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To change primary schools for this?

(97 Posts)
Litttlepinkegg Wed 20-Mar-19 06:32:21

Dd in year one at school 1
she’s had been doing ok, she is friendly with lots of people, school has good reputation.
But class sizes are very big (32 in dd’s Case) and very uneven she is one of 10 girls. Despite ofsted outstanding school is not doing great , results declining. Dd complains that it’s noisy in class and hard to concentrate.
The boys are all quite lively and some strong characters. My dd has had issues with a couple of the boys. This week it’s esculated and in the last 3 days one boy has hurt her over 8 times, grabbing her, trying to punch her face, pinning her down.
She was hysterical when I picked her up from after school club.
Each occasion I’ve had to contact teacher. Yesterday when I called she said she flagged up to head but had forgot to call me.
Dd says she likes it but can be very upset by the time I’m picking her up wanting change class, leave school.
I feel like she’s got a bad year where the teachers are struggling to have any control. Dh thinks this with always be the case as it was the same last year and obviously this is her year until she goes secondary.
Do I bite the bullet now?
I’ve have 2 schools to visit that have said they could fit her in

Gizlotsmum Wed 20-Mar-19 06:35:46

Is it a one class year? Have the school indicated what they are doing to protect your daughter? I would ignore the declining results but I couldn't leave my daughter at a school where she is not safe. Look around the other schools and get a feel for them. Talk to parents at them if you can and see how they handle bullying.

Puddlet Wed 20-Mar-19 06:36:54

I think you should visit the other schools and see what they're like. I've had to move 2 kids at that age due to house moves and it was a good age to move. There were no problems making new friends.

Litttlepinkegg Wed 20-Mar-19 06:38:19

Two classes of 32 with 2/3 boys to girls in each so overall year is very boy heavy.
The two schools I’m looking at have smaller class sizes and are more evenly mixed.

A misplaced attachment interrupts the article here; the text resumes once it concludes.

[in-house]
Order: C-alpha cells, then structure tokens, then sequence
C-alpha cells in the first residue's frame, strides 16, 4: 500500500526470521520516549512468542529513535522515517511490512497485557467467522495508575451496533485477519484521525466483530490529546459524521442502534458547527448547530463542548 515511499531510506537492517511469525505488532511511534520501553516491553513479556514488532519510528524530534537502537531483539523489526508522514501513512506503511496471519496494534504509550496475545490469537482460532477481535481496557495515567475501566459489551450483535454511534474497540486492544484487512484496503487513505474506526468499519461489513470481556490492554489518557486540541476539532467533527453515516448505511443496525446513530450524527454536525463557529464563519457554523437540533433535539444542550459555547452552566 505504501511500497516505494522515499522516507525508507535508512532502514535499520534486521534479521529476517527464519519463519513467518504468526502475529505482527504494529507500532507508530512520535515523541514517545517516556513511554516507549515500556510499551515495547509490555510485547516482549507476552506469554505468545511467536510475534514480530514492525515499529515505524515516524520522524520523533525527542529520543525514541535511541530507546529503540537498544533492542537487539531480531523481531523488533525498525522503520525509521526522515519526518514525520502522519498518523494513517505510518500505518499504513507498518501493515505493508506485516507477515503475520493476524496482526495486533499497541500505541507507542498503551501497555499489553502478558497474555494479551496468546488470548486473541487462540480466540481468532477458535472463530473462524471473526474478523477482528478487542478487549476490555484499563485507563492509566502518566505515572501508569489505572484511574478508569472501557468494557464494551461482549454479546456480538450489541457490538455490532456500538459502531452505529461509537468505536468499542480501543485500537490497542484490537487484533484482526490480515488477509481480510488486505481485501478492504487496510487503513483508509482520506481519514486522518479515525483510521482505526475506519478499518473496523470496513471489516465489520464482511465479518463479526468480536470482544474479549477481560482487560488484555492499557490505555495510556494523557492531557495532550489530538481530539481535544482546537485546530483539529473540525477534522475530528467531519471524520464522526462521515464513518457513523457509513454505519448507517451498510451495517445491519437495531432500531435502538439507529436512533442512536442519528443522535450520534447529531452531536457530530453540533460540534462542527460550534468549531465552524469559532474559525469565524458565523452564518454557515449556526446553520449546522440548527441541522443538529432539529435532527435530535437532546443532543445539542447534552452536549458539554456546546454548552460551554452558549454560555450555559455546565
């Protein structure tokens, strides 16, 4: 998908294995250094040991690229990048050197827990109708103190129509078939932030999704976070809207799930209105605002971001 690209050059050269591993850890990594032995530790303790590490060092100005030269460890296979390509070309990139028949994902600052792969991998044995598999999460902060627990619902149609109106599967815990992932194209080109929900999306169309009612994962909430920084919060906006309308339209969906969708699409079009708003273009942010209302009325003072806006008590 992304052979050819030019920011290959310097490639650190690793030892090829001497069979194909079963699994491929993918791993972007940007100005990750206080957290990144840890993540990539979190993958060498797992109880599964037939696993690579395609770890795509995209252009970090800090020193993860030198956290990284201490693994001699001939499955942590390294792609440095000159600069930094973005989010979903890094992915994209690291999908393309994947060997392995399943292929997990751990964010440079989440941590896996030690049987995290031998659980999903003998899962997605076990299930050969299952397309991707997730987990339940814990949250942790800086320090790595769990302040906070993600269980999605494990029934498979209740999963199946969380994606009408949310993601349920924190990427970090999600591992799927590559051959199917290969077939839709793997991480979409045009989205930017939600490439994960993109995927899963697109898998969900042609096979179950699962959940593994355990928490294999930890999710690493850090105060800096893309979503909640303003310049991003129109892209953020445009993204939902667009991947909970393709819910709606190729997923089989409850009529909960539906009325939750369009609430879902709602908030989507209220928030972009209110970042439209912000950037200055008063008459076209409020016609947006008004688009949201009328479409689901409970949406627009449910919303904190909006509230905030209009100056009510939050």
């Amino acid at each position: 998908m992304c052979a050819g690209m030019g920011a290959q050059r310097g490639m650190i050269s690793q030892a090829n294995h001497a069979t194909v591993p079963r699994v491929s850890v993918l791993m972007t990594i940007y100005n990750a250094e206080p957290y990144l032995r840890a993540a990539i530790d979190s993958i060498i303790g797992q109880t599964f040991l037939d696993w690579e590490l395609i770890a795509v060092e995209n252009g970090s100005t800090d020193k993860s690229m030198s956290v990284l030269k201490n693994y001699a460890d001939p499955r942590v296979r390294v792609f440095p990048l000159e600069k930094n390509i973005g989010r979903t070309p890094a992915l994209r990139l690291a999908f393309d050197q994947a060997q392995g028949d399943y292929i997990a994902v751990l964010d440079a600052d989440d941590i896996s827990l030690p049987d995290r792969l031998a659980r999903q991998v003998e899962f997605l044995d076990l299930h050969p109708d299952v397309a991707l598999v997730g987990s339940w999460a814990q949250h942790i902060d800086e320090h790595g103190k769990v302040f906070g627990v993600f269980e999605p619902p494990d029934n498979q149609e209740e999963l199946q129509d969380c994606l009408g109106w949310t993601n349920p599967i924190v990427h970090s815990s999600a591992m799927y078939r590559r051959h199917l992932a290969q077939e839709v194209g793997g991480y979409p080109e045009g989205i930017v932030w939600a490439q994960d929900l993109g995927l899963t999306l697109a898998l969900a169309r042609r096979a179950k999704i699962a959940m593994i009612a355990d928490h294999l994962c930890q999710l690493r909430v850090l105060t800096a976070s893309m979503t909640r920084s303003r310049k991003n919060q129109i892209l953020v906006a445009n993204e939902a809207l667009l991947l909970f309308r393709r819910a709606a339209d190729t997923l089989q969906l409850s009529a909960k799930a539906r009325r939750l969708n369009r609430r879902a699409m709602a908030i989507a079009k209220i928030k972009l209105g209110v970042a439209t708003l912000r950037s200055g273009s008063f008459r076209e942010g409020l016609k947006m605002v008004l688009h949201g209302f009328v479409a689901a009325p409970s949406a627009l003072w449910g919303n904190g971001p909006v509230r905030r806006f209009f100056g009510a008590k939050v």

ThriftyMcThrifty Wed 20-Mar-19 06:41:19

Yes I’d move her, she’s got a long time left at primary, she’s barely started. It sounds like the other schools are promising - visit, and pick the best. She will soon settle in an make friends.

Slippersandacuppa Wed 20-Mar-19 06:43:01

I moved ds for this reason (except there was no physical issue - poor thing). Lots of disruption in a massive class. Group punishments because there just wasn’t time to figure out who had done what. No time for teachers to explain something a different way so he was snapped at for asking for help so he just stopped asking. And so on,

He had tummy aches every morning and couldn’t eat breakfast. We made the decision to move him over the last weekend of the school holidays going into year 5. The difference in him is huge. He eats breakfast, no tummy aches, he comes home and tells me what he’s done. He was very close to his friends so I thought it would take him a while to settle but he hasn’t looked back. I’ve had several comments that he’s like a different child. And he’s enjoying learning again rather than getting through the day.

The previous school was outstanding with 32 in his boy heavy class. Really, really lovely teachers but in an impossible situation sad

Our daughter is also moving at the end of this year for the same reasons.

Good luck.

Divgirl2 Wed 20-Mar-19 06:44:12

I'd move her. It sounds like she's getting swallowed up in the chaos.

namechange1796 Wed 20-Mar-19 06:48:06

I’d move her - sounds like a no brainier to me but I fully understand that actually going through with it is a tough call. For reference we’ve moved our children due to moving house and very recently our yr8 ds because the relationship between us and his school had broken down (long story but final straw was their reaction to our yr11 ds being victim of an unprovoked nasty assault in school). So, so glad we moved yr8 ds - whilst he wasn’t unhappy at the other school he is sooo much happier at the new one!